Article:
For immediate release
San Antonio — Nov. 5, 2013 — George R. Wilson, a principal scientist in the TARDEC Fuels and Lubricants Research Facility in the Fuels and Lubricants Research Division at Southwest Research Institute (SwRI), has received the Lifetime Achievement Award from the International Association for Stability, Handling (IASH) and Use of Liquid Fuels Inc. for his sustained work testing the thermal stability of liquid fuels.
Wilson received the award for “his technical achievements in the area of jet fuel specification testing and test method development for over three decades. For his research that resulted in the significant improvements to the evaluation of jet fuel thermal oxidative stability, and development of tube chemistry criteria that eliminated magnesium migration as an issue in jet fuel,” the IASH said in nominating Wilson for the award.
“This is a well-deserved recognition of the outstanding research George Wilson has contributed to the field of thermal stability of liquid aviation fuels over many years,” said Steve Marty, vice president of SwRI’s Fuels and Lubricants Research Division. “That includes, not only his contributions to the IASH, but to the Coordinating Research Council, ASTM International and the Aviation Fuel Conference. George has helped make flying safer through better quality fuels.”
Wilson, who joined the SwRI staff in 1999, has more than 30 years of experience in jet fuel specification testing and test method development and specializes in evaluating fuel in critical operations with an emphasis on thermal stability. Currently, Wilson is working extensively on emerging fuels and was part of the team that organized the qualification of the Sasol Fischer-Tropsch process for both jet fuel blend stocks and fully synthetic versions.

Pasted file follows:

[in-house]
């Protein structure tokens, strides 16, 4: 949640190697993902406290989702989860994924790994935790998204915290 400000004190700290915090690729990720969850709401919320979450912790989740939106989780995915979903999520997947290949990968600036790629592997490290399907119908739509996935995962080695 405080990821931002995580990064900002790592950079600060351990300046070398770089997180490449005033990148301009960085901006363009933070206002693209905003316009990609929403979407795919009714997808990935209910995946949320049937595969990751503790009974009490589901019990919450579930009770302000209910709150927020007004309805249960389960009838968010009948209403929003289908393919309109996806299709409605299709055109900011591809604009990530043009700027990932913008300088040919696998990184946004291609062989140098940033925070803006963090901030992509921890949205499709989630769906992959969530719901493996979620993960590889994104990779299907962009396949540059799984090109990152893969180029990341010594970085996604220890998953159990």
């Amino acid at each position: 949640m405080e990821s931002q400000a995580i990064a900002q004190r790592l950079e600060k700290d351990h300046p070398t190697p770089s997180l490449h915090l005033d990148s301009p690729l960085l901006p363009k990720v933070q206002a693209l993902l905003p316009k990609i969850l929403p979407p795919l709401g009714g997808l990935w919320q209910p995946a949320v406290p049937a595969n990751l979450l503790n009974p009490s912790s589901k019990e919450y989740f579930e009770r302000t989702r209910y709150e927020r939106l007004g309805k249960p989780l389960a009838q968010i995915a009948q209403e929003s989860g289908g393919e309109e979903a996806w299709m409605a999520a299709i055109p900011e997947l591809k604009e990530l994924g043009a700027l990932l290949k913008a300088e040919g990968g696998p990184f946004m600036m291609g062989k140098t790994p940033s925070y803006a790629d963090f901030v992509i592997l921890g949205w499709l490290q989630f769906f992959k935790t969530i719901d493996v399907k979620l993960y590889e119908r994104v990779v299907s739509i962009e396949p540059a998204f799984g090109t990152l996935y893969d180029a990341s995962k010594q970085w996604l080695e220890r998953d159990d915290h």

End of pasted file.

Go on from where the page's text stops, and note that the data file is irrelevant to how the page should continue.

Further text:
Wilson is studying temperature-related deposition characteristics of jet fuel, which has included a successful implementation of new Jet Fuel Thermal Oxidation Tester (JFTOT) test evaluation methodologies. As vice chairman of the ASTM Aviation Fuel Subcommittee for the Emerging Fuels Section, Wilson has led the effort to generate a new standard specification for aviation turbine fuel containing synthetic components, a pioneering effort to help the aviation industry reduce its fossil carbon footprint.
Wilson earned a bachelor’s degree in chemistry from the University of Houston. He holds six U.S. patents.
Wilson received the award at the 13th IASH International Symposium held in Rhodes, Greece, Oct. 6–10. He is the third Institute staff member to receive the award. Steven Westbrook, staff scientist in the Fuels and Lubricants Research Division, received the award in 2003, and retiree Clifford A. Moses, received the award in 2007.